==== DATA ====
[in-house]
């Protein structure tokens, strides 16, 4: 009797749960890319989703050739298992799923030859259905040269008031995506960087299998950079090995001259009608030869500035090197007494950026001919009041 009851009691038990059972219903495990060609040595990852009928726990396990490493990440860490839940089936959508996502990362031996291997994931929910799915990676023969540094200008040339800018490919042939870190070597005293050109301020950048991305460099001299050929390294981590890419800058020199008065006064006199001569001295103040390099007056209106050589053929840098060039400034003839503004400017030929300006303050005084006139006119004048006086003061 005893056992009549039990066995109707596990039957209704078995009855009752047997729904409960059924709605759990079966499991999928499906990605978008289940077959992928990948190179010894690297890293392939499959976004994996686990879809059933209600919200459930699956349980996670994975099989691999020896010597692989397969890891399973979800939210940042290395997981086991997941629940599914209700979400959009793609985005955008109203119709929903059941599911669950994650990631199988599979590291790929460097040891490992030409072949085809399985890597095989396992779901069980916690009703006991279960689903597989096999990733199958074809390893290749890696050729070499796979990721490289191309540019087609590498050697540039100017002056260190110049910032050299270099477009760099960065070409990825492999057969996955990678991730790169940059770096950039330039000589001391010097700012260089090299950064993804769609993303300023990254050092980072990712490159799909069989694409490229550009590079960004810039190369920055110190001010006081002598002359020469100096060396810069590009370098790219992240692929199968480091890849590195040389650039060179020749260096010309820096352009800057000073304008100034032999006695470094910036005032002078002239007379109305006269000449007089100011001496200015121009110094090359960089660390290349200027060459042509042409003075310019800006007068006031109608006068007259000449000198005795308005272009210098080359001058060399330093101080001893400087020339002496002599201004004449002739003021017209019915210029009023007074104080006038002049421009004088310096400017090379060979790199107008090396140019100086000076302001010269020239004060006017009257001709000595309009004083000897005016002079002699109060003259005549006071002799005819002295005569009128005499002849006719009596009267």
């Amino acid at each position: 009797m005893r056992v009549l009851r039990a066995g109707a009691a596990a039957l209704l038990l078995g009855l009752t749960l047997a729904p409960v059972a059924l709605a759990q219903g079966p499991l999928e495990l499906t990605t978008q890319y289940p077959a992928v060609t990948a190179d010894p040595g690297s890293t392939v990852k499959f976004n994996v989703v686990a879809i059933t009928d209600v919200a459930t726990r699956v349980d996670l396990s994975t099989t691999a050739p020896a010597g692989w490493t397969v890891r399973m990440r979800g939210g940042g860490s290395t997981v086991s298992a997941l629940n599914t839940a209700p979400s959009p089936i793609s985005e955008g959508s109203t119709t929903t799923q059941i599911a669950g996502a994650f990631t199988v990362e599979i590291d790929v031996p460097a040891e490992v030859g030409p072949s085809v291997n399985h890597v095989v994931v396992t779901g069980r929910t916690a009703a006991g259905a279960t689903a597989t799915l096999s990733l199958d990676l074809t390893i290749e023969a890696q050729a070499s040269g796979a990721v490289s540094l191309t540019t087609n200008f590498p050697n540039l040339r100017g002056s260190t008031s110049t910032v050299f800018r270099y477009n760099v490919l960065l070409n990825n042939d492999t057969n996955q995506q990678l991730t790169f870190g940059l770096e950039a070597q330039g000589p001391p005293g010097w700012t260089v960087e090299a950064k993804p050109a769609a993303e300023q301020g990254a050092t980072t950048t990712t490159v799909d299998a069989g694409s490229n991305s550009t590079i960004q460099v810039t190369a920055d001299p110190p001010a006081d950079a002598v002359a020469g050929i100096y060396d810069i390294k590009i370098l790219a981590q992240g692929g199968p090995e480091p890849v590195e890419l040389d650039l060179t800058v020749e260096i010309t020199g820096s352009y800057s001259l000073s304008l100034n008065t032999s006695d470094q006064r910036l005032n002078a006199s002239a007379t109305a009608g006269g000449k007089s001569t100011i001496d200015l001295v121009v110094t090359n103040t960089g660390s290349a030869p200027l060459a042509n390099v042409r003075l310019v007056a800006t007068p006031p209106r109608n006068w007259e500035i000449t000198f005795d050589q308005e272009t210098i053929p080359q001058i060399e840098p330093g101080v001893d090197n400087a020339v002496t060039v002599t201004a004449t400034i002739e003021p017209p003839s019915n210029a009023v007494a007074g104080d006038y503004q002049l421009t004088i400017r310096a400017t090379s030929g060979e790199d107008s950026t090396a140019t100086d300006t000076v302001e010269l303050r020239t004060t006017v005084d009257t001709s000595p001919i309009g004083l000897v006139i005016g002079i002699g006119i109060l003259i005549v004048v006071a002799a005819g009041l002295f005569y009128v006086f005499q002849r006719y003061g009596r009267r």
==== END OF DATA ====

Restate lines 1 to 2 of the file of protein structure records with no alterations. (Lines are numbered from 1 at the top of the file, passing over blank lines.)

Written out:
[in-house]
């Protein structure tokens, strides 16, 4: 009797749960890319989703050739298992799923030859259905040269008031995506960087299998950079090995001259009608030869500035090197007494950026001919009041 009851009691038990059972219903495990060609040595990852009928726990396990490493990440860490839940089936959508996502990362031996291997994931929910799915990676023969540094200008040339800018490919042939870190070597005293050109301020950048991305460099001299050929390294981590890419800058020199008065006064006199001569001295103040390099007056209106050589053929840098060039400034003839503004400017030929300006303050005084006139006119004048006086003061 005893056992009549039990066995109707596990039957209704078995009855009752047997729904409960059924709605759990079966499991999928499906990605978008289940077959992928990948190179010894690297890293392939499959976004994996686990879809059933209600919200459930699956349980996670994975099989691999020896010597692989397969890891399973979800939210940042290395997981086991997941629940599914209700979400959009793609985005955008109203119709929903059941599911669950994650990631199988599979590291790929460097040891490992030409072949085809399985890597095989396992779901069980916690009703006991279960689903597989096999990733199958074809390893290749890696050729070499796979990721490289191309540019087609590498050697540039100017002056260190110049910032050299270099477009760099960065070409990825492999057969996955990678991730790169940059770096950039330039000589001391010097700012260089090299950064993804769609993303300023990254050092980072990712490159799909069989694409490229550009590079960004810039190369920055110190001010006081002598002359020469100096060396810069590009370098790219992240692929199968480091890849590195040389650039060179020749260096010309820096352009800057000073304008100034032999006695470094910036005032002078002239007379109305006269000449007089100011001496200015121009110094090359960089660390290349200027060459042509042409003075310019800006007068006031109608006068007259000449000198005795308005272009210098080359001058060399330093101080001893400087020339002496002599201004004449002739003021017209019915210029009023007074104080006038002049421009004088310096400017090379060979790199107008090396140019100086000076302001010269020239004060006017009257001709000595309009004083000897005016002079002699109060003259005549006071002799005819002295005569009128005499002849006719009596009267």